Air Transportation: Canada Copes With A Crew Crises

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August 16, 2011: Canada is finding it’s easier to buy new helicopters, than find the people it needs to operate and maintain them. Such is the case with a new CH-47 transport helicopter squadron, which will require 482 pilots, maintainers and support staff. Pilots are in training, as are some of the maintainers.

The problems is that the Royal Canadian Air Force has only 14,500 personnel and it’s difficult to round up 482 specialists for a new squadron. The new unit does not reach full strength until 2014, and three years is believed sufficient to recruit or transfer the people needed for the new unit. But maybe not, because it’s always a problem with smaller armed forces in this age of ever evolving technology. The U.S. Air Force has 330,000 personnel, and has been downsizing for the last two decades. All those people give you a lot more flexibility, and fewer problems in forming new units.

Canada has been leasing and trying to buy CH-47s for the past four years. That’s because the CH-47 is the best helicopter for use in Afghanistan, having proved able to deal with the dust and high altitude operations better than other transport choppers. The CH-47 has been engineered, over the years, to deal with the dust, and always had the engine power to handle high altitude operations. For these reasons, Canada is buying fifteen more CH-47Fs and forming another air force squadron to operate them. Canada expects to use the CH-47s on peacekeeping missions.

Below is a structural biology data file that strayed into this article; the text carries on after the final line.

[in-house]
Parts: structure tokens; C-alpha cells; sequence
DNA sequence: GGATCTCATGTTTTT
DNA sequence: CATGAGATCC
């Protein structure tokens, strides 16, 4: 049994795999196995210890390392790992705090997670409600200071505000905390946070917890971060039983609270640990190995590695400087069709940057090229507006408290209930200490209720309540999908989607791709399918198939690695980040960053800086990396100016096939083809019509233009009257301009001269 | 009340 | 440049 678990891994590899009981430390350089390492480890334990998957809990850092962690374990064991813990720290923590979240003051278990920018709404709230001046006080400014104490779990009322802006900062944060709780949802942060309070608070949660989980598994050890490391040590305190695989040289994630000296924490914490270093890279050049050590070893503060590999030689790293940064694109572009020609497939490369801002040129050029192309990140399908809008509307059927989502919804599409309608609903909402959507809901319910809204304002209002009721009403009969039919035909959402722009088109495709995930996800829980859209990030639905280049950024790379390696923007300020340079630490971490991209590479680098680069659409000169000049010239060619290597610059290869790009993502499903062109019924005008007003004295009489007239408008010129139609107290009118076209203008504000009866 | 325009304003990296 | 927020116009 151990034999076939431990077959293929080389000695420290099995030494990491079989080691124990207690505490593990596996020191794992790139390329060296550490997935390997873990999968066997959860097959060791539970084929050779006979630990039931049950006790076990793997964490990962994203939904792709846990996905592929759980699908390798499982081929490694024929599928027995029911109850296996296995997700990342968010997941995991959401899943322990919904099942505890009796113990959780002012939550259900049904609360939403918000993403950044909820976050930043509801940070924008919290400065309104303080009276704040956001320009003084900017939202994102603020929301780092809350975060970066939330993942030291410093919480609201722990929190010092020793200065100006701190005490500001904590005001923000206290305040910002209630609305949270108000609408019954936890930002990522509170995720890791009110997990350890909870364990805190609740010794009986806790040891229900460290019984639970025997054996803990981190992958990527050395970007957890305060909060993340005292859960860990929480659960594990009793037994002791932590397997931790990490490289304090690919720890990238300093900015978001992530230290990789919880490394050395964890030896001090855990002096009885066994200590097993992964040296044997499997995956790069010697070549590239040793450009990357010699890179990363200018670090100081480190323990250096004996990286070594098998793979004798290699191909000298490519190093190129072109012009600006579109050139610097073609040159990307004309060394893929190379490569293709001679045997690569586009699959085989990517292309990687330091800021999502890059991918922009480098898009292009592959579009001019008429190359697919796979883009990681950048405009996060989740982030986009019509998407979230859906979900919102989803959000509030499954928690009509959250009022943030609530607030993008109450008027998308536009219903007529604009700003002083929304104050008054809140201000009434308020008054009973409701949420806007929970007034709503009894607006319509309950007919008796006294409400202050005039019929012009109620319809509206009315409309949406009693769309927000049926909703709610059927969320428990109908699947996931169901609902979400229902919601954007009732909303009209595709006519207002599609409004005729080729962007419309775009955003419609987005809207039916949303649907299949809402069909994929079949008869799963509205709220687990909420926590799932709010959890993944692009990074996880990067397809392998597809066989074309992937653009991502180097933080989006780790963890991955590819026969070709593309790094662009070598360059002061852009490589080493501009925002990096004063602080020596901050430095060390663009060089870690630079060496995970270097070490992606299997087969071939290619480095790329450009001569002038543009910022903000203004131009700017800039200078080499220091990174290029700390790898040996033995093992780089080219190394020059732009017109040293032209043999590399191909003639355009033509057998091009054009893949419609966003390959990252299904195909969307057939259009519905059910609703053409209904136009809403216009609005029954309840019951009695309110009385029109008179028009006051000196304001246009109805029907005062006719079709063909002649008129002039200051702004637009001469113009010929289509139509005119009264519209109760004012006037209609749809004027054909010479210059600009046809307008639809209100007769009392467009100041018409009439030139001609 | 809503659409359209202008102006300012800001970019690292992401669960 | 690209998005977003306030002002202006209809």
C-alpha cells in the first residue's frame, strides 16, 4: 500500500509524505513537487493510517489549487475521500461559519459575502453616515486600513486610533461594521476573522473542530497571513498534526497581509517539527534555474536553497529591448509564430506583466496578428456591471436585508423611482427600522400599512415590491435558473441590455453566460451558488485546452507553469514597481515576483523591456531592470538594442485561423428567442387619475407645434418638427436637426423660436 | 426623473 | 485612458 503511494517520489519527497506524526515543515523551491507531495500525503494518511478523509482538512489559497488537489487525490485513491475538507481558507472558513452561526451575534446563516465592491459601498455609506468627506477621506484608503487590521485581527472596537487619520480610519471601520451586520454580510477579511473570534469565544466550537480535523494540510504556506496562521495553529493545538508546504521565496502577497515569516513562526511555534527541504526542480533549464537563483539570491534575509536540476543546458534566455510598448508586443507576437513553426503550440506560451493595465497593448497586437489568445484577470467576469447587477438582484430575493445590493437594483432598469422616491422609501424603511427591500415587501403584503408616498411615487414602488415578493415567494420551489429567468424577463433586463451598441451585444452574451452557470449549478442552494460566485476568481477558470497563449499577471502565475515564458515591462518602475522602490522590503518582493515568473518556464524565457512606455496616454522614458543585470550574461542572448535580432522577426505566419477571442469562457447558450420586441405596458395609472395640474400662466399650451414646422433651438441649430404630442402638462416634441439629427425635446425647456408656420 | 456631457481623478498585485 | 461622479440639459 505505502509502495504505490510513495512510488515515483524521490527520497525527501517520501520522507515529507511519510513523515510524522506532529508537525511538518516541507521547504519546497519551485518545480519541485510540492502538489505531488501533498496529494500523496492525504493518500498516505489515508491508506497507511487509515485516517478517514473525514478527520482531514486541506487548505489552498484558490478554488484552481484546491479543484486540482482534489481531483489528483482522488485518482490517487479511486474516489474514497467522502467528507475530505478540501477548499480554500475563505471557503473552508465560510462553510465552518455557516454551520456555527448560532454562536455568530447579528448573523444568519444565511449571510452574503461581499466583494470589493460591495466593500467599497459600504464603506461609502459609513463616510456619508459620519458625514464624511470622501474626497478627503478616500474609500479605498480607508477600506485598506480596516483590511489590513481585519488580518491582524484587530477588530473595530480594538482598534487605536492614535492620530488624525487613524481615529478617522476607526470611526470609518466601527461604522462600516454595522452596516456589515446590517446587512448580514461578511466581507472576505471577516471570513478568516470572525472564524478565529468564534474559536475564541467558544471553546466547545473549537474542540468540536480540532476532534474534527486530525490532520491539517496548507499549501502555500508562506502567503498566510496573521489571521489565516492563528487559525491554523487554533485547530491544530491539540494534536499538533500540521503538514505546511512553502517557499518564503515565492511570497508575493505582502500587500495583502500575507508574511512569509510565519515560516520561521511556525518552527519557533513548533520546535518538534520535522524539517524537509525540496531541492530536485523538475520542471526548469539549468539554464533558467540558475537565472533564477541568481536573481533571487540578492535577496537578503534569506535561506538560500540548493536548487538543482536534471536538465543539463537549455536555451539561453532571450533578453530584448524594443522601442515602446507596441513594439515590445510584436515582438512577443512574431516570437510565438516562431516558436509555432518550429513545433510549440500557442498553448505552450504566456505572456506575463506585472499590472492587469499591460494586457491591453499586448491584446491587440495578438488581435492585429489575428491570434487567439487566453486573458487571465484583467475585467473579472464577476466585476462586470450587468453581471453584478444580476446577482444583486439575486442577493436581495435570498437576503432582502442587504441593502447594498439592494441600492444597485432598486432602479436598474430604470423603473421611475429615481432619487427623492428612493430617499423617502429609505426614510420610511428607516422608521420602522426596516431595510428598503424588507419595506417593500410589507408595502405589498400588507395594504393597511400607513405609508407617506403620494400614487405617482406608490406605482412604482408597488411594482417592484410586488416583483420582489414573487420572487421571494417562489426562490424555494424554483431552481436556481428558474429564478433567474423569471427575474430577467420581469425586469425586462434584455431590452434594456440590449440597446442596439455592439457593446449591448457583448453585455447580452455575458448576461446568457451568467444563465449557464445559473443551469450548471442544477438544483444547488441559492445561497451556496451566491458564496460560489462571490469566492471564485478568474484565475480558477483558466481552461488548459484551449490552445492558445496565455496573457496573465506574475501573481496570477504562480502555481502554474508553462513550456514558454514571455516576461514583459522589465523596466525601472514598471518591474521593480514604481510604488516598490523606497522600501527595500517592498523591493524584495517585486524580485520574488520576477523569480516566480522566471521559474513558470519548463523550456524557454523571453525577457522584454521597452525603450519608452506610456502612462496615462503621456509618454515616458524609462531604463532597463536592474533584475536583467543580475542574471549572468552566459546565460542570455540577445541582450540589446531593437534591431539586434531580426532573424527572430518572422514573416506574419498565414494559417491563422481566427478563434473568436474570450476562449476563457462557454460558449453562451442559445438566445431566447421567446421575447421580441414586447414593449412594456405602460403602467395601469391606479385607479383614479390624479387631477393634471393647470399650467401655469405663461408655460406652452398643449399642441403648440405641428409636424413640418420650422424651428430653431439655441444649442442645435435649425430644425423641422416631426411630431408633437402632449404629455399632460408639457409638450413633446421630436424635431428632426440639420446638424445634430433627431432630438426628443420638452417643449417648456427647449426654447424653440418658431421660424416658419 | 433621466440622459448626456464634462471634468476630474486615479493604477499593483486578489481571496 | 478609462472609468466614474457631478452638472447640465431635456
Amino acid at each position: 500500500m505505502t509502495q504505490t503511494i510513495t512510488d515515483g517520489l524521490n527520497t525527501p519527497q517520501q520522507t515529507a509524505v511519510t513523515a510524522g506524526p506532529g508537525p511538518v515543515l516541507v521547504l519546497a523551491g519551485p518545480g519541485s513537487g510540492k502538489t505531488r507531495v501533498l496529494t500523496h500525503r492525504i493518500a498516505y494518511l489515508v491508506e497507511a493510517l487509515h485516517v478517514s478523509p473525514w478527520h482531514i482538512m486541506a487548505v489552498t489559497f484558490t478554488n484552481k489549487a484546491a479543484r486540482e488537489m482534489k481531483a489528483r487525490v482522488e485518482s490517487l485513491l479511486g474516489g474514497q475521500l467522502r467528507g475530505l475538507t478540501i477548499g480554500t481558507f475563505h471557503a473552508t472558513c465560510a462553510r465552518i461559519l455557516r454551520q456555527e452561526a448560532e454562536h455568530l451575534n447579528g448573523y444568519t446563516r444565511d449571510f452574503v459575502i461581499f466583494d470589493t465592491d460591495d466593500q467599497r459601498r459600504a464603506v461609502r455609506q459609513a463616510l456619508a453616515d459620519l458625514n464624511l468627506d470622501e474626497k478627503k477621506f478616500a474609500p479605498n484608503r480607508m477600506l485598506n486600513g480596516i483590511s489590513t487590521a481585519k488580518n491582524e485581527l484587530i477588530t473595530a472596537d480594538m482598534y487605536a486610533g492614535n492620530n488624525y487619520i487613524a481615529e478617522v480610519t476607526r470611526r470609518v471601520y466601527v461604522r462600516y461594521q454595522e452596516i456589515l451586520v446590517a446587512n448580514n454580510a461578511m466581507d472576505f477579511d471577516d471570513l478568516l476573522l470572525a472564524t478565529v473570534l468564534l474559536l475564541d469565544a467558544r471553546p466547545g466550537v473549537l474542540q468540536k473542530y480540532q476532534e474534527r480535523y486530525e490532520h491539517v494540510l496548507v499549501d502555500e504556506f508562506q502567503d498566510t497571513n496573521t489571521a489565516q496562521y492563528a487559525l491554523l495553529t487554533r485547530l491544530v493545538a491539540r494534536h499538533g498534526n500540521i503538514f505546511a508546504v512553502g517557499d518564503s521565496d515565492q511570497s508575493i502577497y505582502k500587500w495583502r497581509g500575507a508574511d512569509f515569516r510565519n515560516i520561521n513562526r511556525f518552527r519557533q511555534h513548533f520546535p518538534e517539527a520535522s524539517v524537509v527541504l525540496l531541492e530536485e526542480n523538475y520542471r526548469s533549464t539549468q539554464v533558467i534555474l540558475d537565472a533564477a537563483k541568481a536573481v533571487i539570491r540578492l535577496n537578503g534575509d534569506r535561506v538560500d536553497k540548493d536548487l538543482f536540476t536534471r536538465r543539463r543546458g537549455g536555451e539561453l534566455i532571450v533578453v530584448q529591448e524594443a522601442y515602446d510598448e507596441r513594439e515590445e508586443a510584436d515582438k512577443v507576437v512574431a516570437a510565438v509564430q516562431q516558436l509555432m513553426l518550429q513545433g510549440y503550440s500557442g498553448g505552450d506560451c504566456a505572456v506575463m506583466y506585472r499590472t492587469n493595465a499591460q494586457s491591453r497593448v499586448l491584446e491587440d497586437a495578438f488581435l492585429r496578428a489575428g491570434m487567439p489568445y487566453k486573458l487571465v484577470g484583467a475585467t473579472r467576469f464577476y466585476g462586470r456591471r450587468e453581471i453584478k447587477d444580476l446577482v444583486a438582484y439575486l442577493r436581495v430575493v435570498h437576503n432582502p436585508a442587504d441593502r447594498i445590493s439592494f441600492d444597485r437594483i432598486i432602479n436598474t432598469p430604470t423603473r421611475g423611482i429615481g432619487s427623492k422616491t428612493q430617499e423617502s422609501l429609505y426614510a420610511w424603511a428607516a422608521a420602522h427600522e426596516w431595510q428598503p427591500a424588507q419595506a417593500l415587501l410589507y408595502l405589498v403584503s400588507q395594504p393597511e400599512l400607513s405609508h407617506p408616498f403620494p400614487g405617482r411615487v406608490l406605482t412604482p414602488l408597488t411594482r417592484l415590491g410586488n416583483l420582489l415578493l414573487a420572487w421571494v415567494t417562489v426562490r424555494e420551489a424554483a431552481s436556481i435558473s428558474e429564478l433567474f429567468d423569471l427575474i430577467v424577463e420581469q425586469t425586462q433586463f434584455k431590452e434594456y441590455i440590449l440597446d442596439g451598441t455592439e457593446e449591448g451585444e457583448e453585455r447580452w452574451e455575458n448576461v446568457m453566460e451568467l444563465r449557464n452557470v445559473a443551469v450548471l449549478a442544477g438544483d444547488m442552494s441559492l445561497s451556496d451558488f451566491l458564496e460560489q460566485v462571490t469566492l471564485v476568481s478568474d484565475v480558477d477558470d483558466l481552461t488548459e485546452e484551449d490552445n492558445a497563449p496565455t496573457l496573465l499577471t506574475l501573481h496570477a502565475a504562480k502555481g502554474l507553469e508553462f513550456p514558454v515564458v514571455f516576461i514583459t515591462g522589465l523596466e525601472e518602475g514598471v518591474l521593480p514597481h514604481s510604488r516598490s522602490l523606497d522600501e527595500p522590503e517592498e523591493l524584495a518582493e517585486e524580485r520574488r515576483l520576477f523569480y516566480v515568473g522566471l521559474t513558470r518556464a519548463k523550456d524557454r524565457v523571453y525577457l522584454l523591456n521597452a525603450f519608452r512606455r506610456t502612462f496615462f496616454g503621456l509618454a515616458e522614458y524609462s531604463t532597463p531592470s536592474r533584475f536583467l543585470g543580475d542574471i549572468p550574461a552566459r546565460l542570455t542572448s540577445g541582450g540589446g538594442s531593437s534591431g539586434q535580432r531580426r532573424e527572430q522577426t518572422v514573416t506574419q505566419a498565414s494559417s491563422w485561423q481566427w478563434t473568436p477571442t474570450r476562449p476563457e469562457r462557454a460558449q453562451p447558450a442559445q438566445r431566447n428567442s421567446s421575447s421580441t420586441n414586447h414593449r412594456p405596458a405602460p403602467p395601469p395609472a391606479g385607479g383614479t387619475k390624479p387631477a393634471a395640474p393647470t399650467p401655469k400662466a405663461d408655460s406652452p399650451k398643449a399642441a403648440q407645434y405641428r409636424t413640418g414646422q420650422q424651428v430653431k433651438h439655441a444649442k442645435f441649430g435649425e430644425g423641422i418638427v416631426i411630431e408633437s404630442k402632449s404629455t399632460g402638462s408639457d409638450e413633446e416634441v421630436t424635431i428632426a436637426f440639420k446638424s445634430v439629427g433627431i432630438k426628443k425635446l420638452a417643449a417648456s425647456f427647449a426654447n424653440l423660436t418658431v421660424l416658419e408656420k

The 22 ton CH-47 can carry ten tons of cargo, or up to 55 troops, and has a maximum range of 426 kilometers. Its max speed is 315 kilometers an hour. Typical missions last about three hours. The first CH-47s entered service in 1962, able to carry only five tons. Some 750 saw service in Vietnam, and 200 were lost in action.

From 1982-94, 500 CH-47s were rebuilt to the CH-47D standard. SOCOM operates 31 MH-47Ds and Es (which have additional navigation gear.) These are being upgraded to MH-47F standards, and the fleet expanded to 61 helicopters. As a result of all this, the CH-47 will end up serving at least 75 years. The CH-47F upgrades and new builds will not be completed until 2018. New CH-47Fs cost about $35 million each, just for the bare aircraft. The CH-47F is more durable and easier to maintain than the CH-47D, and most D models will be upgraded to the F standard.

 


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